Lactococcus garvieae is an anaerobic, gram-positive, and catalase-negative coccus. It is a known saltwater and freshwater fish pathogen, and frequently associated in aquaculture outbreaks [4]. Moreover, its host range includes domestic farm animal populations, especially ruminants, with reported outbreaks in dairy farms [5, 6]. Infections in humans are rare, with less than 100 infections reported in the literature. Existing cases include prosthetic heart valve endocarditis, pacemaker hardware and catheter-associated infections [7-9]. Arthroplasty infections are the rarest, with only two cases reported in the literature, both with suspected transmission via contaminated fish consumption [10, 11]. In this manuscript, we report the first case of a bovine transmitted L. garvieae PJI in a cattle rancher with a TKA, and propose a novel transmission vector.

Case Report:

A 65-year-old male was referred to our institution for the second stage reconstruction of a chronic PJI of his left TKA. The patient owned and actively worked on a cattle ranch in Southern California. His past medical history included atrial fibrillation, gastroesophageal reflux disease, and a history of renal cell cancer that was successfully treated. He underwent primary left TKA in September 2016 for non-inflammatory gonarthrosis [Fig. 1a-c]. He had an uneventful recovery and returned to his ranch duties 3 months post-operatively. Six months post-operatively, he developed insidious onset pain, warmth and swelling in his left TKA. Suspicious for PJI, the patient underwent aspiration by his treating surgeon. His cultures were negative. He remained symptomatic with waxing and waning symptoms, but he still was able to perform ranch duties. Over a two-year period, he underwent multiple aspirations and evaluations that included tertiary care consultations, but his diagnosis remained elusive. Serum sedimentation rate and C reactive protein were elevated throughout this time. Comprehensive testing for autoimmune disease and for a neoplastic process were negative. Over the two years he lost 40 pounds.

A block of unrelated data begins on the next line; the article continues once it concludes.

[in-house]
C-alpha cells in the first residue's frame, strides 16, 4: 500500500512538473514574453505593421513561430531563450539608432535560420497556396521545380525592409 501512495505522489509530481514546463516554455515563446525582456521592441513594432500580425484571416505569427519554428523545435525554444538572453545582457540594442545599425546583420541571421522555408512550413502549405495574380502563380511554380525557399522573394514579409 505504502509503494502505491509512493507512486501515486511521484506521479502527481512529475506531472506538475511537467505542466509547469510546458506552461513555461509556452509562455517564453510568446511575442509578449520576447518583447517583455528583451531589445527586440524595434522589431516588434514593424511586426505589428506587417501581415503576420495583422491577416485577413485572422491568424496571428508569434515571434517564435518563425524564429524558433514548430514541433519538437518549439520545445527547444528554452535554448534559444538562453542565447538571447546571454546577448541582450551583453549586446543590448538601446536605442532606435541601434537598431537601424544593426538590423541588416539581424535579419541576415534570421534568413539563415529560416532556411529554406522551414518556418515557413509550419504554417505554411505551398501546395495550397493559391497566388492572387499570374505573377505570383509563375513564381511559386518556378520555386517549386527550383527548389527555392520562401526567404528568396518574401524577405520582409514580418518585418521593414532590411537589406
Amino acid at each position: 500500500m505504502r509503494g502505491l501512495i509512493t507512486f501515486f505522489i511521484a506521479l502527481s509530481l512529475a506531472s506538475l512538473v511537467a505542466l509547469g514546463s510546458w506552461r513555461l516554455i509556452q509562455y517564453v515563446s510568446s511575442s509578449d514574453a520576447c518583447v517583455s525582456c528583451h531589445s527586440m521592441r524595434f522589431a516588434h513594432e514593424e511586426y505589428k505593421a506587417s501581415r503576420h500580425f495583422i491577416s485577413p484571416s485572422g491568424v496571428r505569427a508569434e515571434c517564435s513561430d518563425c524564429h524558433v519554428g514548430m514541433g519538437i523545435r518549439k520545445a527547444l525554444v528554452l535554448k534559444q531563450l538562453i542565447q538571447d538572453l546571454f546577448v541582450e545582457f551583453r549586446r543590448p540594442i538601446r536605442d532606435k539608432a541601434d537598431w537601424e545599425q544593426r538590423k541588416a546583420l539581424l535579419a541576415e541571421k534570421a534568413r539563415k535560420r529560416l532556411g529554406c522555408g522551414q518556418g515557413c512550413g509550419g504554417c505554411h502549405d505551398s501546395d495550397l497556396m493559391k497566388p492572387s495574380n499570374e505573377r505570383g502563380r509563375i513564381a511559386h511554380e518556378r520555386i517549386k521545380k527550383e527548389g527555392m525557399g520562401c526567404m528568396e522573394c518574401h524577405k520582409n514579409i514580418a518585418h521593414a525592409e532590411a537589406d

In August 2018, (2 years post-operatively), Lactococcus garvieae was isolated from a knee aspiration culture. The positive culture was appraised as a contaminant, and antimicrobial therapy was not initiated. In April 2019, a left knee aspiration was performed in a consultation exam with additional analysis that included next generation microbial DNA sequencing. L. garvieae was identified on culture, and confirmed with next generation DNA analysis. The patient underwent a diagnostic arthroscopic synovial biopsy in June 2019. Preoperative radiographs are shown in Fig. 2a-c. During this procedure, numerous (>600) 4-10 mm sized rice bodies were encountered and removed [Fig. 3]. Synovial biopsies and fluid culture were sent to a national reference laboratory, which identified one organism: L. garvieae. Subsequently, the patient underwent resection of his left TKA in July 2019 with placement of a Prostalac spacer (PROSThesis with Antibiotic Loaded Acrylic Cement). He was treated with IV ceftriaxone, and referred to our institution for continuation of care.
At the patient’s first visit at our center, 2 weeks post-operative, he reported feeling better. His undulating fevers, nighttime chills, and knee pain resolved. He presented weight-bearing as tolerated on his Prostalac implant (Fig. 4a-b), with his knee in a controlled motion brace. Knee range measured 0-75. The Prostalac implant was stable. Neurologic exam to his extremities was normal. There was chronic venous stasis swelling in the lower 2/3’s of each leg which was his baseline exam. There were palpable foot pulses in each leg.
The patient was monitored with serial exams and laboratory testing for inflammatory biomarkers. He was treated with 6 weeks of IV ceftriaxone, followed by an additional 4 weeks of oral ampicillin. His Prostalac implants remained stable [Figs. 5a-c]. After 4 weeks free of antibiotics, the patient had two serial knee aspirations with all samples sent for culture, Synovasure® (CD Diagnostics, Baltimore, USA), alpha defensin and next generation DNA microbial sequencing (MicroGenDX, Lubbock, USA). All aspiration studies were negative, and his serum inflammatory markers were all within normal limits.